Monday, March 8, 2021

Jeanne Zulick Ferruolo Finds Her Brave


Kids discover their inner BRAVE in Jeanne Zulick Ferruolo’s award-winning middle grade books.

In her first novel, Ruby in the Sky, Ruby has just moved to Vermont and she tries hard to be invisible, especially after her mom is arrested. But that isn’t possible when Ahmad Saleem, a Syrian Refugee, declares he’s her best friend and when Ruby’s elderly neighbor, Abigail, reaches out to her. As Ruby’s mother’s trial date draws near, Abigail is about to be evicted. Will Ruby find the courage to speak out to protect those she loves?

Jeanne’s newest book, A Galaxy of Sea Stars, was released in February 2020. Izzy’s whole world has shifted since her dad returned from the war in Afghanistan. Her family lost their home when Dad could no longer fish and they moved into the marina that he’s running instead. Except Izzy’s mom didn’t move in with them. Izzy wants to forget all about the war, but she can’t when an Afghan family her dad knew overseas moves into the marina’s upstairs apartment. Their daughter Sitara is Izzy’s age and Izzy’s life-long friends make fun of Sitara’s hijab and refusal to eat cafeteria food. As Izzy comes to admire Sitara’s bravery, she is forced to choose between her forever friends and standing up for Sitara.  

Jeanne, I invited you to my blog because I admired your writing, but after learning more about you, I admire you so much more. Before becoming an author, you had a career as a public defender. Can you tell us what your role was? How has that experience influenced your writing?

 Hi Linda! Thank you so much for having me. I admire your writing as well! For many years I worked in both private practice as a criminal defense attorney and later as a public defender. As you know, under the Sixth Amendment, the U.S. Constitution guarantees legal representation to citizens facing incarceration. I loved working as an attorney in the Connecticut Public Defenders office because of the high standards and passion its attorneys, social workers, investigators and support staff bring to the job. I’d like to think we changed people’s lives for the better. In court I got to experience the true power of story. Telling a client’s story in a way that a judge or jury will understand best can mean the difference between freedom and incarceration. I saw firsthand how the first version told isn’t always the true one, and that that there’s another side to every story. My clients’ courage inspired the character Dahlia Hayes (Ruby’s mom) in Ruby in the Sky. I met many Dahlias in my time, and I’m a better person for knowing them!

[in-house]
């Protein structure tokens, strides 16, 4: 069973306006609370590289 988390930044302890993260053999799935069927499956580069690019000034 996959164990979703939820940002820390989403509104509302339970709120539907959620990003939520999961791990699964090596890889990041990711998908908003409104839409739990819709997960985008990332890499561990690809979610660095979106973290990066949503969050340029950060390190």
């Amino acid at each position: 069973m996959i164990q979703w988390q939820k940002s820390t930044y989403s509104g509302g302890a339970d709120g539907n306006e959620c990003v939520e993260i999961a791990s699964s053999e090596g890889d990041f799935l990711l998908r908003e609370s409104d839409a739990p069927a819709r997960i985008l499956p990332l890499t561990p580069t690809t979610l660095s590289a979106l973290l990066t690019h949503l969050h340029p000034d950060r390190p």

You’ve said that your volunteer work with the Integrated Refugee and Immigrant Services was your inspiration for A Galaxy of Sea Stars. You interviewed a number of young women there and they helped you in crafting Sitara’s character. Tell us more!

 I began working with Integrated Refugee & Immigrant Services ( in New Haven, Connecticut, when I was writing Ruby in the Sky. Some friends at IRIS organized a book club with young men and women refugees who read Ruby. They generously shared their experiences coming to the U.S. as refugees, advised me on the character Ahmad Saleem, and helped ensure the accuracy and authenticity of the story. When we finished that project, six young women expressed interest in working on another book. Before I even began writing A Galaxy of Sea Stars, I sat down with Hilla, Asma, Nour, Maria, Safia and Deyana and began with this question: “If you could go back to when you first came to the U.S., what would you tell your peers that would have made your transition easier.” The unanimous answer was, “Be kind. You don’t know what other people have gone through.” From there we went on to discuss their experiences leaving their homes and families and friends and coming to the U.S. Through our conversations, the character Sitara was born. We met for close to two years as the ladies read several drafts of the book and offered their expertise and advice. I was sad when the project ended because I miss seeing them so regularly, but we keep in touch. They are truly inspiring and continue to do many amazing things. If you want to learn more about these wonderful women, you can read the interview at the back of the recently released paperback version of A GALAXY OF SEA STARS!

The immigrant experience is close to your heart, since you are the granddaughter of immigrants; how did that inform your writing?

 I grew up with my grandparents’ stories of the struggles they faced as immigrants. These injustices have stayed with me, so when I see xenophobia and prejudice continue today, I feel not only compelled to speak up, but obligated to. I only hope that my books serve to elevate the already powerful voices of immigrants and refugees.

Have you drawn on other aspects of your life to create these stories?